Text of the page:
Time, Paper, Bone | Catherine Boulle & Bongani Kona - Winner

South Africa’s Missing Persons Task Team (MPTT) traces the remains of political activists “disappeared” between 1960–1994. Told through the case of Robben Island prisoner James Booi, whose grave was discovered just two months ago, this documentary follows the MPTT as they unearth answers for which families have long been waiting.

Co-Producer: Catherine Boulle is an audio maker, writer and researcher based at the Institute for Creative Arts (ICA), University of Cape Town.

Co-Producer: Bongani Kona is a writer and editor of Our Ghosts Were Once People: Stories on Death and Dying, and a member of the curatorial team at the Archive of Forgetfulness project.

When Catherine and Bongani heard they were winners, they responded: We still can’t quite believe the news! But are overjoyed. This project matters deeply to us and to everyone involved, and we are really honoured to have the generous support of the Whickers to make it happen.

Judge, Pez Andrews said: “Time, Paper, Bone explores a universal experience of the desire for closure, against another prism through which to view the apartheid era. There is also a deep love and sense of connection with the characters, which we felt very strongly through Catherine and Bongani.”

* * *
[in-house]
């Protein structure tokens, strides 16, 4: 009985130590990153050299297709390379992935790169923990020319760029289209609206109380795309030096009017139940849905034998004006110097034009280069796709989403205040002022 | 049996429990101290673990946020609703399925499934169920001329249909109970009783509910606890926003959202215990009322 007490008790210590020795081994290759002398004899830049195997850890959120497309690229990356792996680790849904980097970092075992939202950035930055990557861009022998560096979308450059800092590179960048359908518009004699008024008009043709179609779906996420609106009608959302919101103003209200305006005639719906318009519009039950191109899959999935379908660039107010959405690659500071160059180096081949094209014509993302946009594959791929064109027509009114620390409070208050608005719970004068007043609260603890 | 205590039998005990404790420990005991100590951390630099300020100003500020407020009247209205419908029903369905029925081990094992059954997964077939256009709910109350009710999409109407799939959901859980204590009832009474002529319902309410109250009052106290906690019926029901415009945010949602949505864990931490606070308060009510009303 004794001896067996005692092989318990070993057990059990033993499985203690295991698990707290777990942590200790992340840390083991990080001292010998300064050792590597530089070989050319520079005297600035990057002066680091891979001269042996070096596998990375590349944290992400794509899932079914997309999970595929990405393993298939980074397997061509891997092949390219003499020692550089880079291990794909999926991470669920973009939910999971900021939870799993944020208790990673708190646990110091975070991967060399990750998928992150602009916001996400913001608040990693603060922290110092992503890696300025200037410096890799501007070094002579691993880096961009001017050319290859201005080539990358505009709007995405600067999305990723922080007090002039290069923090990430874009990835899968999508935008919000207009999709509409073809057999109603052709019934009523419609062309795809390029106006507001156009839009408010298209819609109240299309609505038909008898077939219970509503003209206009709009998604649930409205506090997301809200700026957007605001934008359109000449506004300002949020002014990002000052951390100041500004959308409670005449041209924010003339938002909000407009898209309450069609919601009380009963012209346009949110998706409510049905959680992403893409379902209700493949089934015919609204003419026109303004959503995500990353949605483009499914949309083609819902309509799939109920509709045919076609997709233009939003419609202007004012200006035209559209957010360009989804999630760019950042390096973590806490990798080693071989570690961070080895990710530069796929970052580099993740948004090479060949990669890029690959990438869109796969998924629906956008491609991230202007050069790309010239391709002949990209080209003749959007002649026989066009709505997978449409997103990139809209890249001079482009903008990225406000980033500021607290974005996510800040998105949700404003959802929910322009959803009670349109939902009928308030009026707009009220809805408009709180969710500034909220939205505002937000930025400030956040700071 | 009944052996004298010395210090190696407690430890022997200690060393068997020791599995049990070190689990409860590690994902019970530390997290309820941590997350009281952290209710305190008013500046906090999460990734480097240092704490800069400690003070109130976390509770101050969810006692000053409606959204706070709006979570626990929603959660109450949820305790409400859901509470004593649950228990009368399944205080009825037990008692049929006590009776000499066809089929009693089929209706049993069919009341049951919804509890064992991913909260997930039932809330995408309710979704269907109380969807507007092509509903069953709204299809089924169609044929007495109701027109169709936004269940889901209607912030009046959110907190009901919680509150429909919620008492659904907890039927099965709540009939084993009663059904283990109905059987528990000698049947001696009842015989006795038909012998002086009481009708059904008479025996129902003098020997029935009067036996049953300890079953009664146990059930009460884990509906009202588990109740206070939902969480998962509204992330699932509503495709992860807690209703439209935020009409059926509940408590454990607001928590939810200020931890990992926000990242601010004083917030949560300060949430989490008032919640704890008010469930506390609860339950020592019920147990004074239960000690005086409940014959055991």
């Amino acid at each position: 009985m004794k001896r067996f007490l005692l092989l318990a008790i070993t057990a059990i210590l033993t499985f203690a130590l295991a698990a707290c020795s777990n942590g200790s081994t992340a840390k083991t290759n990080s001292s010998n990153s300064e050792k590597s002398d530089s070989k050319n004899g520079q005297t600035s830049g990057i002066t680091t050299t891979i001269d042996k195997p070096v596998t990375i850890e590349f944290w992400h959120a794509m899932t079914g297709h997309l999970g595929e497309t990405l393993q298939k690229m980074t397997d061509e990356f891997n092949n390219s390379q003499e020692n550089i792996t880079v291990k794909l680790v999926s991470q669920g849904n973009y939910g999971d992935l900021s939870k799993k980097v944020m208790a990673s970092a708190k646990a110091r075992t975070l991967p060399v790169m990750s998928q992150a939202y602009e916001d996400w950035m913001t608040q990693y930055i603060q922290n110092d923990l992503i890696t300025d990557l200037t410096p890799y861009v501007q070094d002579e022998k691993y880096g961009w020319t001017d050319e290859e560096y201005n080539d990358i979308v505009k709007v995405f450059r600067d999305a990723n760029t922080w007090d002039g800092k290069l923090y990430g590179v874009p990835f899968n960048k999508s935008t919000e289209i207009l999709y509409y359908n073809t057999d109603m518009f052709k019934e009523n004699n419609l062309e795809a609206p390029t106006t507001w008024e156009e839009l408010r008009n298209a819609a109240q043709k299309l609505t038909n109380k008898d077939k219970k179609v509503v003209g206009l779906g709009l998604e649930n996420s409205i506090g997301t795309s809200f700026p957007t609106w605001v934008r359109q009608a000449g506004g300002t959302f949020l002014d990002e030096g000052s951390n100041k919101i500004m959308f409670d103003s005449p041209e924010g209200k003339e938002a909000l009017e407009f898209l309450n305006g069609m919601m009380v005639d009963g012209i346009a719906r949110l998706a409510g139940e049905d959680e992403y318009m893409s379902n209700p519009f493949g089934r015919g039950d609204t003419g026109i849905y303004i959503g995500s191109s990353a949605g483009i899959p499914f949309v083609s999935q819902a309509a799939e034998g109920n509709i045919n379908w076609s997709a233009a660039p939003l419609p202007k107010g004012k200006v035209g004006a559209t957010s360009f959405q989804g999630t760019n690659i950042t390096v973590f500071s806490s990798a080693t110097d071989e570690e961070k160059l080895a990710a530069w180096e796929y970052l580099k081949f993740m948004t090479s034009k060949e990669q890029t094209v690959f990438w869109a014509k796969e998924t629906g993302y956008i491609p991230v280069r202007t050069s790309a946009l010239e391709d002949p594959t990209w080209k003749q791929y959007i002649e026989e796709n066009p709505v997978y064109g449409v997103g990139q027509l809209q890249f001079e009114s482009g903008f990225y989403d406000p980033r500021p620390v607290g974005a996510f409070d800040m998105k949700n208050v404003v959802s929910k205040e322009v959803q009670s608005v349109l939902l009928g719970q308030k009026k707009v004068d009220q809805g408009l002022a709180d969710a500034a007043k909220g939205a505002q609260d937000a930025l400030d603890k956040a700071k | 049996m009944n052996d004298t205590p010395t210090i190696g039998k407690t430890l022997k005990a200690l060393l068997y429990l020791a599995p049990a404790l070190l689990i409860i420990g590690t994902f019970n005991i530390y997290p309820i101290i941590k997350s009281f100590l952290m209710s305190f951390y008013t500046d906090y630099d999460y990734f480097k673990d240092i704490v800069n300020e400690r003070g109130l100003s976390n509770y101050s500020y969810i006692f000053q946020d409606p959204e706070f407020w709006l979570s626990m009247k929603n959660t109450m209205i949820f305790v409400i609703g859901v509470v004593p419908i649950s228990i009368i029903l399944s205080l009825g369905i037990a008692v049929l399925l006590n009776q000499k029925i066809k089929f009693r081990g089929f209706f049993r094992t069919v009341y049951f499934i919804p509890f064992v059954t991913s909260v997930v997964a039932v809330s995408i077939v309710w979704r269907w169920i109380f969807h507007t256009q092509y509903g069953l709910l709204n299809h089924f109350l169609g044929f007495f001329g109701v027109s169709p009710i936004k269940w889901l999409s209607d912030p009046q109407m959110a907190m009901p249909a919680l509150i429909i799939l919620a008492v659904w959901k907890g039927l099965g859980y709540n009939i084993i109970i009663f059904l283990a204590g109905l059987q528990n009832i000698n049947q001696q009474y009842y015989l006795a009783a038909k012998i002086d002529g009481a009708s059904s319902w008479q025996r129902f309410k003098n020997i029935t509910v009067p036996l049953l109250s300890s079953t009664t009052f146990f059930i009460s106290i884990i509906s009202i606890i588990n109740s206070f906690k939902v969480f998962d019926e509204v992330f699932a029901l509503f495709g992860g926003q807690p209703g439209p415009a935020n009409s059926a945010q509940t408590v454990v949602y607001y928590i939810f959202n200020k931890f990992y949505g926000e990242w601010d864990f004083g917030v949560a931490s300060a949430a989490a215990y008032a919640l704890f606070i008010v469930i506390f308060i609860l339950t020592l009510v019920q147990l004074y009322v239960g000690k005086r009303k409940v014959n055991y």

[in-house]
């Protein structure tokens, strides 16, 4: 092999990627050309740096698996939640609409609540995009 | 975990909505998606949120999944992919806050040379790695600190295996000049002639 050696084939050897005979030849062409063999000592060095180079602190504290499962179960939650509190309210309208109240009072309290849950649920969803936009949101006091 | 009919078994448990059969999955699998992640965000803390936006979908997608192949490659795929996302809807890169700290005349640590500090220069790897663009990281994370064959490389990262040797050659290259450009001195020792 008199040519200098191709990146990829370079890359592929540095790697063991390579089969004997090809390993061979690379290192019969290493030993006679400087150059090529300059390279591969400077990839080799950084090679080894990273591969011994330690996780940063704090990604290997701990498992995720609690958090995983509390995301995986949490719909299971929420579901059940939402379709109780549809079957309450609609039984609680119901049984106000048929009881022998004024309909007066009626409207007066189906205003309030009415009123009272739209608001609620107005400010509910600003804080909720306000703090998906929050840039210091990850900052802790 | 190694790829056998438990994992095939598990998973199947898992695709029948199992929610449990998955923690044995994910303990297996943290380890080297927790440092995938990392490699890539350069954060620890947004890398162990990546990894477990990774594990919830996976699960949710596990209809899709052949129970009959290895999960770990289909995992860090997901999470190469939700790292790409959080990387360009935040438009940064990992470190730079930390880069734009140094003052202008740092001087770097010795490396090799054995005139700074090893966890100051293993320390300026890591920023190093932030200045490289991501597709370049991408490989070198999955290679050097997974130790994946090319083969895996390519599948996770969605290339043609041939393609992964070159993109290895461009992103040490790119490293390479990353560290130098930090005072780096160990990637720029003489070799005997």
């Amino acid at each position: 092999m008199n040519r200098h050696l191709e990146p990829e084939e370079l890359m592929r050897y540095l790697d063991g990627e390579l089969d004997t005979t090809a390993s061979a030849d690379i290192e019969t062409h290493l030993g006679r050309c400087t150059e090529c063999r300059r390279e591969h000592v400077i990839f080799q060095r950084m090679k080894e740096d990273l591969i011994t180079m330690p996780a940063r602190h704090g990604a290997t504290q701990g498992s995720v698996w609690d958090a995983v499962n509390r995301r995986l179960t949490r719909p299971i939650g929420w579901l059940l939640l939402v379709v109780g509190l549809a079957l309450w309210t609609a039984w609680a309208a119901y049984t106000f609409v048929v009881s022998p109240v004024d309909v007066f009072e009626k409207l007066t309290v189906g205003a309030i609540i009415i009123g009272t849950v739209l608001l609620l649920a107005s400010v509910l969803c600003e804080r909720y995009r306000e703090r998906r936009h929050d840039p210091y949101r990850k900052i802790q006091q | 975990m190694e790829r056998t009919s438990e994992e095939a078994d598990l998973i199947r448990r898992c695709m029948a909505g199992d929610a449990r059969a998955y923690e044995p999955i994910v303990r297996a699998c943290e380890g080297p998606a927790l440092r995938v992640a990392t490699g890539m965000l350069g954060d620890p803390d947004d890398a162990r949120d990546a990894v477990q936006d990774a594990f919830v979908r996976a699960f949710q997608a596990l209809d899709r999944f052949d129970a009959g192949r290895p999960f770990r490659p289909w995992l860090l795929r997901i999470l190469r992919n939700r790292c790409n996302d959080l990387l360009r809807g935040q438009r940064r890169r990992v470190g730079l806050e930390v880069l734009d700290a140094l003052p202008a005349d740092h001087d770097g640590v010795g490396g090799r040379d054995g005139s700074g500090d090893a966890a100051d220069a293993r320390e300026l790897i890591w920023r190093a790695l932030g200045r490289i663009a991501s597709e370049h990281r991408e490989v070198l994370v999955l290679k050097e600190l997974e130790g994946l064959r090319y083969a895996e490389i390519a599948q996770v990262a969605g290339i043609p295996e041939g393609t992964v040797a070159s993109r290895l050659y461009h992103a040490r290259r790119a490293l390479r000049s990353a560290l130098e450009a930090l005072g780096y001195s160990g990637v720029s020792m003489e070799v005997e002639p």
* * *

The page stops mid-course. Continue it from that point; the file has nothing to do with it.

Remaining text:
Photo credit: Benjamin Stanwix

The War Less Travelled | Lauren Anders-Brown

If a war happens before you’re born and Agent Orange is still in the pipes poisoning the water today, is the war really over? Following Vietnamese-Americans facing their past, we learn the revisionist history of the ‘Resistance War Against America’ that the current generation is left fighting to this day.

Producer: Lauren Anders-Brown is a documentary director and photographer who has worked in over 40 countries and focuses on global health and humanitarian issues. Since being shortlisted for the RAFA 2020, the judges noted a huge development in her project and were happy to see it again in the finals.

When Lauren heard she was a finalist, she responded: “Most projects get a once in a lifetime opportunity like the Whicker’s RAFA – so having this opportunity a second time is a testament to the perseverance of the project and the team behind it.”